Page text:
As the new deities grew into being and developed a place in the human pantheon, the old elemental deities withdrew from the world, and elemental magic became a thing of the past. No longer the domain of priests, the power of the elements could still be sensed by some, in the same way that magic could be sensed. Without a deific link, I decided that the ability to sense and use magic and the more specific ability to sense and use elemental power were related, but that the elemental sense was rarer.

I also revisited my idea about magic being tiring, and decided that if particularly difficult spells were cast, or if the caster had to repeatedly cast spells, then magic was tiring, and again came the constant question ‘Why?’. It took me some time to answer that, but I worked out that the reason wizards who attempt a magic beyond their ability, or who draw on spells over a prolonged period, collapse or die is because they eventually end up drawing on the magic inside themselves, for it takes a degree of magic to sense and use magic. Spell-casters are, in essence, magical creatures, and magic gives their souls a different flavour.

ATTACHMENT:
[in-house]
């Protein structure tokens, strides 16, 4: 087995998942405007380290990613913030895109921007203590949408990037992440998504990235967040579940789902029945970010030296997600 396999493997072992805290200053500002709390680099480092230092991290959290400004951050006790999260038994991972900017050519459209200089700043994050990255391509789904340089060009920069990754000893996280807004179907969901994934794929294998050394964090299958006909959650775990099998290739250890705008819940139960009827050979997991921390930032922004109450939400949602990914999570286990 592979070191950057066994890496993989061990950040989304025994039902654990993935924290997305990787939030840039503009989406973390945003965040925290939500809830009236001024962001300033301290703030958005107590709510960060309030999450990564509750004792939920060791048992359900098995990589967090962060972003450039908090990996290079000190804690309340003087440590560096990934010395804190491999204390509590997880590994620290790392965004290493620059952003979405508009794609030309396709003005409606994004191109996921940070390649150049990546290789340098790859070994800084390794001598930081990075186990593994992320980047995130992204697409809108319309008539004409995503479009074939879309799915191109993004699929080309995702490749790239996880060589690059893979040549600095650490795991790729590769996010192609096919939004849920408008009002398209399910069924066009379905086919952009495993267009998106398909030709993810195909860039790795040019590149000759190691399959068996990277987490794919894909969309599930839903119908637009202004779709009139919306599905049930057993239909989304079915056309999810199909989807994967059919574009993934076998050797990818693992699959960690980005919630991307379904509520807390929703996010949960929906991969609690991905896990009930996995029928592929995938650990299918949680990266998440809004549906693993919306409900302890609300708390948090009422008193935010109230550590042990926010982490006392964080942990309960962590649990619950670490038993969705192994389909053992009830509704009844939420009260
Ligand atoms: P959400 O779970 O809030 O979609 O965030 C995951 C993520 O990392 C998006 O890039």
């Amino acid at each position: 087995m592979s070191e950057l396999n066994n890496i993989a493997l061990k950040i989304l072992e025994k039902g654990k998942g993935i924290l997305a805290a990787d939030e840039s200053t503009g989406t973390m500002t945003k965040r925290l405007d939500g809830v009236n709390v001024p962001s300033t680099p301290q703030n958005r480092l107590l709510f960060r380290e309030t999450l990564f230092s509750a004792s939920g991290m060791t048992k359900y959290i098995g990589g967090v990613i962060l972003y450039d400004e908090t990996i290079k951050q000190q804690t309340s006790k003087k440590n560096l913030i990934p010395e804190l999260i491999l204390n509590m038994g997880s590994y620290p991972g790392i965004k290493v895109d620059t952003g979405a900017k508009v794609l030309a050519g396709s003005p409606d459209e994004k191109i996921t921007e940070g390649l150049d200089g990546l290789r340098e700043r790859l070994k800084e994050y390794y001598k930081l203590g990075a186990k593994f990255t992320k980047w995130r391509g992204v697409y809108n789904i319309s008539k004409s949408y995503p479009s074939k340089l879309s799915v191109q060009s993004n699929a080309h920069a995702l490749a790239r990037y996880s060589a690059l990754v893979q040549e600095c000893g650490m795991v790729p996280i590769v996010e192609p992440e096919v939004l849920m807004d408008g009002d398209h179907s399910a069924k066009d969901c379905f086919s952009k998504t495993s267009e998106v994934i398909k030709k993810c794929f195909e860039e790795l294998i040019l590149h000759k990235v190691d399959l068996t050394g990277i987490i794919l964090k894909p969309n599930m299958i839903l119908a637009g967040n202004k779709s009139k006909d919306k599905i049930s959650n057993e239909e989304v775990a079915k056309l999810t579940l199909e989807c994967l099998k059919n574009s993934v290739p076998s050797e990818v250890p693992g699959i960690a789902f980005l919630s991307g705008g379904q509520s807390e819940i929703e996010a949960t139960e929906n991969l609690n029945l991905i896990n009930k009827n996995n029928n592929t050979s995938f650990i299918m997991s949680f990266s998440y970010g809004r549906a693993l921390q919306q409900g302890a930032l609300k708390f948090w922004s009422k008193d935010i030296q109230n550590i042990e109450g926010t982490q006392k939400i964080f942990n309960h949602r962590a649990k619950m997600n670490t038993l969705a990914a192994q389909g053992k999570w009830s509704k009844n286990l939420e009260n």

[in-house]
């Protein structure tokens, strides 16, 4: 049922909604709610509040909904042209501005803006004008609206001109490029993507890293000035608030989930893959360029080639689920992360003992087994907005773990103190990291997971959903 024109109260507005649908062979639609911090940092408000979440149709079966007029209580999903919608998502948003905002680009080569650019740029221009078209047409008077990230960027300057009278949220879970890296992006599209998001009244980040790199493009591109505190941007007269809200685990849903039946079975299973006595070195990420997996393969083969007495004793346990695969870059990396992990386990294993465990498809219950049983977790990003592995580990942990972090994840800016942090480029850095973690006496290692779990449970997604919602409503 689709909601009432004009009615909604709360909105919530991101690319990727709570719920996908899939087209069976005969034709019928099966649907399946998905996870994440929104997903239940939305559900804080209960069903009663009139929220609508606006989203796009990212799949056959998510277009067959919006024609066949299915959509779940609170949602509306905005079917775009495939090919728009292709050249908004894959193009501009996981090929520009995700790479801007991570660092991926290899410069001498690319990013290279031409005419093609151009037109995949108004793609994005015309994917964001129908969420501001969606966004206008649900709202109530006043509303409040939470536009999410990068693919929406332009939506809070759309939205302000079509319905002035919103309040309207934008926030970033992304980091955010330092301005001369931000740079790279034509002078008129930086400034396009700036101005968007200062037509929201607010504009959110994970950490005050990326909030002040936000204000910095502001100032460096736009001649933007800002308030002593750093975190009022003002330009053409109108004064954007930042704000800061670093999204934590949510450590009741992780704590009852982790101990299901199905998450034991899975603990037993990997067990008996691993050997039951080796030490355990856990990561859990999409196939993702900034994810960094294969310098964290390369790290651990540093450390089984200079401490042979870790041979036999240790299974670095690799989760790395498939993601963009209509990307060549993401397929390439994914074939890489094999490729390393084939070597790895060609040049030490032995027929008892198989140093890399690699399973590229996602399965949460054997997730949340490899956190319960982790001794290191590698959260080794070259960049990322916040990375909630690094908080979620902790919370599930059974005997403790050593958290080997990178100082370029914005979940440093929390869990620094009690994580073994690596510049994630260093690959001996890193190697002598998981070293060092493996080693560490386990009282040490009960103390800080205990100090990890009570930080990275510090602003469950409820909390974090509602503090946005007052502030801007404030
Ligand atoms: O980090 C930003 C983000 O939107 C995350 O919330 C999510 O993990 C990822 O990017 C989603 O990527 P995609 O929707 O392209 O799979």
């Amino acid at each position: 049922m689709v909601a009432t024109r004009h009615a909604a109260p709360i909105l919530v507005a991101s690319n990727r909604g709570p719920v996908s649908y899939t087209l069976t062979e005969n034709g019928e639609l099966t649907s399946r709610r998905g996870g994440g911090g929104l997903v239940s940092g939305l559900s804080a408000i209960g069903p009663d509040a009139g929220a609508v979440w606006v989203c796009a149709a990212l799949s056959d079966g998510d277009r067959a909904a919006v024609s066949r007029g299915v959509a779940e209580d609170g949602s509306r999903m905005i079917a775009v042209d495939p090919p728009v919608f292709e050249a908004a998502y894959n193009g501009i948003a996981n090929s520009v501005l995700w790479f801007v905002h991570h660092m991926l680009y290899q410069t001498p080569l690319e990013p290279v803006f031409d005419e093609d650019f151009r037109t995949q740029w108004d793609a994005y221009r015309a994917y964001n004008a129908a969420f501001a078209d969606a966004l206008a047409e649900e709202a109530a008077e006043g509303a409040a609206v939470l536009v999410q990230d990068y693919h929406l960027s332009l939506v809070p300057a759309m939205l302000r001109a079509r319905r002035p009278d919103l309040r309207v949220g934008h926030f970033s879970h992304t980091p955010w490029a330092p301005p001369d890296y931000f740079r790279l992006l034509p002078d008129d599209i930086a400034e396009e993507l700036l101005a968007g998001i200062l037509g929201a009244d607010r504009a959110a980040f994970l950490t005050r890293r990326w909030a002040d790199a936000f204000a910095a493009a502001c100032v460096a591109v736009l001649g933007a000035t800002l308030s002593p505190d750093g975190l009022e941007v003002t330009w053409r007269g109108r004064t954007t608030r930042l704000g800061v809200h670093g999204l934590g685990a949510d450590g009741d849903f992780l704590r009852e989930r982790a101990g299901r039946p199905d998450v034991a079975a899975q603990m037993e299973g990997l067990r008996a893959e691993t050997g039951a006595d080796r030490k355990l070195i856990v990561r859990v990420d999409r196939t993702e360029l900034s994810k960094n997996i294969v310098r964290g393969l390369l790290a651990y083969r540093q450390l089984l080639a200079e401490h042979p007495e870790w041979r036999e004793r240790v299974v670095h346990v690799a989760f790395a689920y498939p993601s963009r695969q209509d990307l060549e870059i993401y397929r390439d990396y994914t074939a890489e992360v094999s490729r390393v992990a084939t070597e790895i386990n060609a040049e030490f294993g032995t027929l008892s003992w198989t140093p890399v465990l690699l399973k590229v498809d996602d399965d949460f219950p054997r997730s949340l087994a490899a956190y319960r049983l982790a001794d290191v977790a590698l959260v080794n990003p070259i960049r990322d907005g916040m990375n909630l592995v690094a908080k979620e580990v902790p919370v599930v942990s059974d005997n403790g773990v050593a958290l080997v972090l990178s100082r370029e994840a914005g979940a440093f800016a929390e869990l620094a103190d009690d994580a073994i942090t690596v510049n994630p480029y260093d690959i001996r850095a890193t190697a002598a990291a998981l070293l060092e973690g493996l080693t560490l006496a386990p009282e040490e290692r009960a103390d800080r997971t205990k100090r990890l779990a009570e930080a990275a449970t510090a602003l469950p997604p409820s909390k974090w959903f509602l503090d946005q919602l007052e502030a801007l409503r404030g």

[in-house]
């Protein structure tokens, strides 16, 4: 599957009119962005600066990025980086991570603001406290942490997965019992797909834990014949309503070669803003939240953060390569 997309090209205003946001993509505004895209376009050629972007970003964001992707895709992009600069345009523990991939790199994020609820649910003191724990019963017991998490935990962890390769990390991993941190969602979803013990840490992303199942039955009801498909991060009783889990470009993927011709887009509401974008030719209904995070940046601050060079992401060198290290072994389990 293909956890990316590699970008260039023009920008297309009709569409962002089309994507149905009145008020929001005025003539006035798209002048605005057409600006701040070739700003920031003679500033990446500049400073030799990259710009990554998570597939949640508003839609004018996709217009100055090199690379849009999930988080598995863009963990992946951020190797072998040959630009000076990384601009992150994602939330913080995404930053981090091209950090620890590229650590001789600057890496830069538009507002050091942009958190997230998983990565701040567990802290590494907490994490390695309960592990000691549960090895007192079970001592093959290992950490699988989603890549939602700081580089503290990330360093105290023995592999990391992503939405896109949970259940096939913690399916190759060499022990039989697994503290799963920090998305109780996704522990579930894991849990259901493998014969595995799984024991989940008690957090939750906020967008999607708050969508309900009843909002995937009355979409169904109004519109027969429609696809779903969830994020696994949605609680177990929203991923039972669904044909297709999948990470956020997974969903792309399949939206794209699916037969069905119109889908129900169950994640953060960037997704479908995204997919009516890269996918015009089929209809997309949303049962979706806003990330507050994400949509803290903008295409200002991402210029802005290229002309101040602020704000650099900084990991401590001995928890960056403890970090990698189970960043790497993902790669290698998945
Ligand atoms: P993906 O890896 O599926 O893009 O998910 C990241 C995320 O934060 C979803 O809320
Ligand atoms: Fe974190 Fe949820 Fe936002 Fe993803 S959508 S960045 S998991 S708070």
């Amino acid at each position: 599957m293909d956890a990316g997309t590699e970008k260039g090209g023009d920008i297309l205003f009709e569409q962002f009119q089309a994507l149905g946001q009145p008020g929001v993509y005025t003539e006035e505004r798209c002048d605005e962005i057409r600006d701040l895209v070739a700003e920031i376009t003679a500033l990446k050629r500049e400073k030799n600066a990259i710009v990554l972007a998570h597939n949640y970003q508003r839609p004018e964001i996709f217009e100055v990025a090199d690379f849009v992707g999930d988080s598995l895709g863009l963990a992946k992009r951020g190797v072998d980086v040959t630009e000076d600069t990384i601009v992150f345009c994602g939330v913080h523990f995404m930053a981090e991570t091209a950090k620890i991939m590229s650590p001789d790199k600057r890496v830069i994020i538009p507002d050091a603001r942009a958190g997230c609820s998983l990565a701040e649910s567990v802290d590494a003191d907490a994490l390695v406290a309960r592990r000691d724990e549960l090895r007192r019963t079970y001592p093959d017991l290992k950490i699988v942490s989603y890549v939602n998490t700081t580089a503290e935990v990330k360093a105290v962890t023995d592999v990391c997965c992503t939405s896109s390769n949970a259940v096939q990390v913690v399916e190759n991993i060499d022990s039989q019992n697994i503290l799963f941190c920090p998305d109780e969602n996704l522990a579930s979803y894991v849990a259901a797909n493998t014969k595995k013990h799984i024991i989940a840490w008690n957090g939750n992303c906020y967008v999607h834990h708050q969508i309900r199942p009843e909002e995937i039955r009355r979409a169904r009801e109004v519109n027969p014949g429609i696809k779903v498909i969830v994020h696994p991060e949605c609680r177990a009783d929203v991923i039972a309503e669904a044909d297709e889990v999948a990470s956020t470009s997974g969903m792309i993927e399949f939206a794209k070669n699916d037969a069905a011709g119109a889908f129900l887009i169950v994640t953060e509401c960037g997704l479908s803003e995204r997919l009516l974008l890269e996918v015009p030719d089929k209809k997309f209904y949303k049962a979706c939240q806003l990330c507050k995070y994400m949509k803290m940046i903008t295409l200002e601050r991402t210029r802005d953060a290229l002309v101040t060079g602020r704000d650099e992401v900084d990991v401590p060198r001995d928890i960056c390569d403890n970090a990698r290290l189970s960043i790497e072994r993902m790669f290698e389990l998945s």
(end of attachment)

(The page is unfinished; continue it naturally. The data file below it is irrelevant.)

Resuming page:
…and this flavour is what enables other magical creatures to hunt them—another important element in the story as the nemesis threatening the world uses his undead to hunt wizards so he can use the power stored in their souls to fuel his escape attempt.

So, how does this illustrate world-building, and why is it important?

Everything interlinks. Important story elements have a background. There is a reason why elementals are involved, and a reason why the villain of the piece has difficulty finding the right kind of soul to power his escape. Everything serves the purpose of moving the story forward, giving something important to the story an understandable reason for existing, or giving the readers an insight into the world’s mechanics.

Some of this background never appears in the book itself, but me knowing it exists helps me give each occurrence a commonality so that the reader can start to make sense of the world and feel a little more at home in it. This means the reader can focus more on the story than on wondering why things work as they do in the characters world. It reduces the chance they’ll be pulled out of the story because something didn’t work as they expected, because it was different to the last time they saw it. It helps the reader become immersed in your world, and enjoy it more.